How to Fish Wires Through a Conduit or Pipe

Suppose you have an existing pipe or conduit for electrical wires, speaker wires, phone or internet cables. Trying to push something through the pipe will undoubtedly just leave you frustrated. Pulling is the only answer. But, how do you pull another wire through that pipe?


  1. Image titled Fish Wires Through a Conduit or Pipe Step 1
    Unwind several feet of the light string and feed a little bit of it into one end of the pipe.
  2. Image titled Fish Wires Through a Conduit or Pipe Step 2
    Start up the vacuum cleaner and attach it to the other end of the pipe. Try to seal the connection the best you can to make the most efficient use of the vacuum. The vacuum should pull the string through the pipe..
    • Watch the end where the string is feeding into the pipe to make sure it doesn't get snagged and stop. It is important to be aware of how much string has been pulled in, so you know when to expect the string's exit on the other end.
    • Watch the end where the vacuum is for the appearance of the string. If you don't, a lot of string can be sucked into the bowels of the vacuum cleaner.
  3. Image titled Fish Wires Through a Conduit or Pipe Step 3
    Once you have pulled the light string through the pipe, attach a heavier string / rope to the end, and pull this through manually.
  4. Image titled Fish Wires Through a Conduit or Pipe Step 4
    Once the heavier string / rope has been pulled through the pipe, attach your final wire or cable, and pull this through manually. If needing to pull more than one to three smaller wires, connect wires in such a way that the point of connection to the heavy string is not a single "clump of wires" folded over. This will make for a difficult "pull" through the conduit. Instead, connect only one wire directly to the string, create one or more loops in this wire 6 - 8 or more inches down the wire from the connection point. Slip any additional wire(s) several inches into the loop, fold over and wrap around the first wire. Repeat this as often as required and wrap electrical tape around the string / rope just above the connection point all the way down just beyond the last wrap of the last wire hooked through the loops. The result should look like the end of a pencil and will pass much easier through the conduit.
  5. Image titled Fish Wires Through a Conduit or Pipe Step 5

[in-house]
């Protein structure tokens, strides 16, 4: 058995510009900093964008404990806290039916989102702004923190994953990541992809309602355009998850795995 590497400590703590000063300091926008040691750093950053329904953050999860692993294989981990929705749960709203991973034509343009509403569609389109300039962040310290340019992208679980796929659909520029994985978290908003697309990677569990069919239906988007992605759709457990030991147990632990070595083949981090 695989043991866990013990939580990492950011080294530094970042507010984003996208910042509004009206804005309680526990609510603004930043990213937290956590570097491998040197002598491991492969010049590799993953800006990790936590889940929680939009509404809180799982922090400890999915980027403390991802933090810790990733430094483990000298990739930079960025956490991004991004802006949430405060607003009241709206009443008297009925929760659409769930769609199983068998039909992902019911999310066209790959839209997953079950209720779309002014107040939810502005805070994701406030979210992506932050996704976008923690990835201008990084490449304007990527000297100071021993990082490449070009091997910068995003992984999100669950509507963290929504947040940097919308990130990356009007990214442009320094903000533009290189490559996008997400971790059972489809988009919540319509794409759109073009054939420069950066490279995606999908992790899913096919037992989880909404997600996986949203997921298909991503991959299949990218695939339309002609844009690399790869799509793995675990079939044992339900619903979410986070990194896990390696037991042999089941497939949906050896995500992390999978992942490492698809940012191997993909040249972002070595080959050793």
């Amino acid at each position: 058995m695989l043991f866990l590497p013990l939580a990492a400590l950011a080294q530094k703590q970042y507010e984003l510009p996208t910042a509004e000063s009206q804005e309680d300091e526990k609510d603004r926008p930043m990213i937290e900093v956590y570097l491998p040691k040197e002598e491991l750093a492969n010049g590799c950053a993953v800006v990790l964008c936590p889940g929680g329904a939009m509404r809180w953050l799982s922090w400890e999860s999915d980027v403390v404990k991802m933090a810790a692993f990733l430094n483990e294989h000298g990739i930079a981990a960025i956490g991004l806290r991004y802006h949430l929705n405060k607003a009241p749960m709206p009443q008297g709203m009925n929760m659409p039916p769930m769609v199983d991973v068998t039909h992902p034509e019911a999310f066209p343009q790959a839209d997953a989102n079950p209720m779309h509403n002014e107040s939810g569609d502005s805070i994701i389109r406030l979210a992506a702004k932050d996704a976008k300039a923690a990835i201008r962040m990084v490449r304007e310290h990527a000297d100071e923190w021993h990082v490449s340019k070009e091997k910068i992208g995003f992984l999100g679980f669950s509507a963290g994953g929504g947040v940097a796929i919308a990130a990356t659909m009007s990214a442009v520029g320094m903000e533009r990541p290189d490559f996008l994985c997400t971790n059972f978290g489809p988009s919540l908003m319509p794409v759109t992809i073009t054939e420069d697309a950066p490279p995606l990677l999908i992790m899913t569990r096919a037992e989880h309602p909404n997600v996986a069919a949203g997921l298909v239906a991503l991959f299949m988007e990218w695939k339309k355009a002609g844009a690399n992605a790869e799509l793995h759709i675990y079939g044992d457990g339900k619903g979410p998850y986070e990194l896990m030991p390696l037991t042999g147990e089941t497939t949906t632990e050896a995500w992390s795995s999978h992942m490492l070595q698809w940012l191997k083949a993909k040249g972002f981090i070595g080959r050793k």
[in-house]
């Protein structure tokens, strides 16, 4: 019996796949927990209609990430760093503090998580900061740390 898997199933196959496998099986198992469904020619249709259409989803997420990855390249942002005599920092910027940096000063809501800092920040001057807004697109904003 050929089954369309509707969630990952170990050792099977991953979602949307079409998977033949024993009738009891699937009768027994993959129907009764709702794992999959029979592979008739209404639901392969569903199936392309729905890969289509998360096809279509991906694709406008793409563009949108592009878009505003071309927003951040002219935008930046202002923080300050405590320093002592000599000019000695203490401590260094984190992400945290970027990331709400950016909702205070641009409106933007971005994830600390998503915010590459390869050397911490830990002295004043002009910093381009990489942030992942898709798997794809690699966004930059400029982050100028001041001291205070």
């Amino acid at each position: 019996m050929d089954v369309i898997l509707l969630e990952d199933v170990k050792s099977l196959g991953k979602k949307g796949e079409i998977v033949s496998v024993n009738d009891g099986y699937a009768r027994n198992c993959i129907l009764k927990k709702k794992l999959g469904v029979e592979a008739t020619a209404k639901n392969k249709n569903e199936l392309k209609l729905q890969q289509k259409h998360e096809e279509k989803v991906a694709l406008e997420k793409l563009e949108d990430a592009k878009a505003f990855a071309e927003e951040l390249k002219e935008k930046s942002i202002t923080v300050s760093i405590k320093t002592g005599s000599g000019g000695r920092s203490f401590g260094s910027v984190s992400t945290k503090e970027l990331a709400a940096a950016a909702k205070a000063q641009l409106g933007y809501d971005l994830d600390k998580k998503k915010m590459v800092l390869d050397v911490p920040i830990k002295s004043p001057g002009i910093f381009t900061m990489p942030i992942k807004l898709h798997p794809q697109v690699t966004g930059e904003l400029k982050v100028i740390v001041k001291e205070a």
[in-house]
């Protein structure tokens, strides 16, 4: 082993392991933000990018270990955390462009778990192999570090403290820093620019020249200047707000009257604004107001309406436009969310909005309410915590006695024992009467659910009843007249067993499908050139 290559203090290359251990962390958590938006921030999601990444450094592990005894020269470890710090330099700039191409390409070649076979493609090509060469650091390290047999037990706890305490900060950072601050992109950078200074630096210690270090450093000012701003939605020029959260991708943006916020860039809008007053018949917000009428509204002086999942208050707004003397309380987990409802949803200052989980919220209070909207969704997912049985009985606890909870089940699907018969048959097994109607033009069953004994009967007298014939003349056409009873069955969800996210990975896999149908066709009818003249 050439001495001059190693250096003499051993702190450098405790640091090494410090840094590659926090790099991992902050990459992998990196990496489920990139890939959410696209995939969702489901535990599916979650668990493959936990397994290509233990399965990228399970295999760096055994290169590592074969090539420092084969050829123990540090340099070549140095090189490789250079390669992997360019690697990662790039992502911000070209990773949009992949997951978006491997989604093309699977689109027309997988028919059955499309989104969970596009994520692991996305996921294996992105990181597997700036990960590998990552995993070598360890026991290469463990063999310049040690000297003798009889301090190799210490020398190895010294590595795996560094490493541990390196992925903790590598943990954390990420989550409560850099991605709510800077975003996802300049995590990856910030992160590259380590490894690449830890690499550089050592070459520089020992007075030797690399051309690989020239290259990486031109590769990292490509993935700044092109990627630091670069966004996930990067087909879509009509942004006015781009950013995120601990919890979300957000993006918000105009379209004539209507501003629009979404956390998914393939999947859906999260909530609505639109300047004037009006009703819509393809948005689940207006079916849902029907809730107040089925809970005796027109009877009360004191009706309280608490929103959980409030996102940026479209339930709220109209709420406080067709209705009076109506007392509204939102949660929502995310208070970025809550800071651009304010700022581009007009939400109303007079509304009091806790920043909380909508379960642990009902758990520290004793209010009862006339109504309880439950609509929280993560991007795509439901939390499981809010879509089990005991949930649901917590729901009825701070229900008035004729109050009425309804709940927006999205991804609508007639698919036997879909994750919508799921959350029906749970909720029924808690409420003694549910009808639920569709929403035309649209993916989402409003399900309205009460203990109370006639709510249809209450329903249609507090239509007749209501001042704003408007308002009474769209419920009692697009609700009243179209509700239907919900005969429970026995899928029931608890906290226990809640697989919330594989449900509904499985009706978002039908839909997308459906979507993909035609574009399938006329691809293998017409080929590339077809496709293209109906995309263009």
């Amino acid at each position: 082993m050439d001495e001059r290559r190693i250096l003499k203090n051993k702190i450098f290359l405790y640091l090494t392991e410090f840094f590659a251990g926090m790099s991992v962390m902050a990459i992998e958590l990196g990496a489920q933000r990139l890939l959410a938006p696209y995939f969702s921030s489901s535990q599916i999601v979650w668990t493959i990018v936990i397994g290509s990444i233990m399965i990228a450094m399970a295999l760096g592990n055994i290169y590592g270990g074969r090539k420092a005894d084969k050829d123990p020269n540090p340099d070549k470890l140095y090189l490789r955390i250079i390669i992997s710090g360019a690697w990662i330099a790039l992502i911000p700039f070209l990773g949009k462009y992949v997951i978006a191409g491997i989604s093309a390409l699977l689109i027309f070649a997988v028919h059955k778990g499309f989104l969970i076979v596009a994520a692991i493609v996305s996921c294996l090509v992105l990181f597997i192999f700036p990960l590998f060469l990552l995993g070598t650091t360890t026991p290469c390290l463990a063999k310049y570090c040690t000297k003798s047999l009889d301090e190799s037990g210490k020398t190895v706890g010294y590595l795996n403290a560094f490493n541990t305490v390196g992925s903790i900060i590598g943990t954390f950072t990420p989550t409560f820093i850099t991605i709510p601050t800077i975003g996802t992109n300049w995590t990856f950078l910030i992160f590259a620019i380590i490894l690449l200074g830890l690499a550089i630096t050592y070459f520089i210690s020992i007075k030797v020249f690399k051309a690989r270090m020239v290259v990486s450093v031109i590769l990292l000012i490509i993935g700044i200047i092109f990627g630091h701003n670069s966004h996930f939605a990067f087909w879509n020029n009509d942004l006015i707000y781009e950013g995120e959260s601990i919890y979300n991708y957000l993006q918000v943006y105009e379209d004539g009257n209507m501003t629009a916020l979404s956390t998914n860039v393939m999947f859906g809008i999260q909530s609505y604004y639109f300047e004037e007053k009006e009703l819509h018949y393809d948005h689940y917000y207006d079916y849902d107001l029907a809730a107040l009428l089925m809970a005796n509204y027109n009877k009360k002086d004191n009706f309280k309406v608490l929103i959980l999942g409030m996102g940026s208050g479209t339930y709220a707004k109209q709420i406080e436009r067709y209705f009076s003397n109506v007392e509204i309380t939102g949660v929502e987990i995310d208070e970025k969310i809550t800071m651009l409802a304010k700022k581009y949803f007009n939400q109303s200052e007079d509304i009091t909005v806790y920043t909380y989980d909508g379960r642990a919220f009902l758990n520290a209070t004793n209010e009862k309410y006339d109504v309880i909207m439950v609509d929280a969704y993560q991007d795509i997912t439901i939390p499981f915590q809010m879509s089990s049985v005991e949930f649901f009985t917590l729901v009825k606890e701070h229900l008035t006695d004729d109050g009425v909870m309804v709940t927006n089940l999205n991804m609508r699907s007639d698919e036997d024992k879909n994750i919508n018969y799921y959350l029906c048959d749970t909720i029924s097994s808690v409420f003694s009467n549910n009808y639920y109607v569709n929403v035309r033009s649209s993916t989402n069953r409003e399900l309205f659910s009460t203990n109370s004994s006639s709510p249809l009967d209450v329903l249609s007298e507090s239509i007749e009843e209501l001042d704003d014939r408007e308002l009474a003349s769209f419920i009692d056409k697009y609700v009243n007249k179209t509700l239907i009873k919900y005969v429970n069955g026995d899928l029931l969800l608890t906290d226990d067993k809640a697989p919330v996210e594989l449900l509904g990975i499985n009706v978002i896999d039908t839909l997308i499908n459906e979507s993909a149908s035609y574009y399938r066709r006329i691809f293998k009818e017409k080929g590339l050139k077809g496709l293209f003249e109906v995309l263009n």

Use a metal or fiberglass fish tape or snake. If the conduit run is long, has several bends, has more than 25% of its area filled with wires, etc., the strength and flexibility offered by a fish tape or snake will make pushing into the conduit much easier. Often times it can be used to pull new wires directly into the pipe - saving time of multiple pulls of increasing strength string / rope. Fiberglass does not conduct electricity and is highly recommended for use instead of metal fish tapes and snakes.


  • Tie a cotton ball to the end of the string to help pull it through.
  • Sometimes you will find that it is easier if the wires are both pulled (at one end) and pushed (of just fed from the other end). Then you will need an assistant. Thin wires are delicate and the both the conductor or the insulation can get damaged if pulled too hard. Fat wires can bind inside the pipe (if there are several bends or something like that).
  • If you are pulling heavier cables or electrical wires that bind as they are pulled through the bends and fittings of the pipe, you will need to apply a suitable lubricant (often called "soap" by electricians) to the wire as it enters the pipe. Be aware that many household lubricants can do serious and permanent damage to some types of wires and cables (most common wires and cables are PVC insulated), so consult a professional and acquire the proper type of lubricant. Many "big box" home supply centers sell wire pulling lubricant in the electrical department. In a pinch, many diluted household detergents and liquid soaps may be used with success.
  • A spinning reel is a great source of easy feed "string".
  • If you are trying to put several wires in the same pipe (most often you may need to put two wires), put them together (rather than one after the other and pulling them afterwards through the pipe). Wrap some tape on them so that there is no visible ends (this will prevent the cables getting stuck inside somewhere).
  • If there is already another wire or cable inside the conduit, then it is often simpler to disconnect it and use it as the "pull string". Connect the new wires PLUS two wires. The first extra wire is to replace the wire being used as a pull string and the second is to be left in the conduit as a pull string for possible later use. You can inspect the wire that was removed for suitability for later reuse or scrap.

Things You'll Need

  • Household vacuum cleaner or shop vac
  • Light string
  • Heavier string, or light wire that will be strong enough to pull your final wire or cable

Article Info

Categories: Electrical Maintenance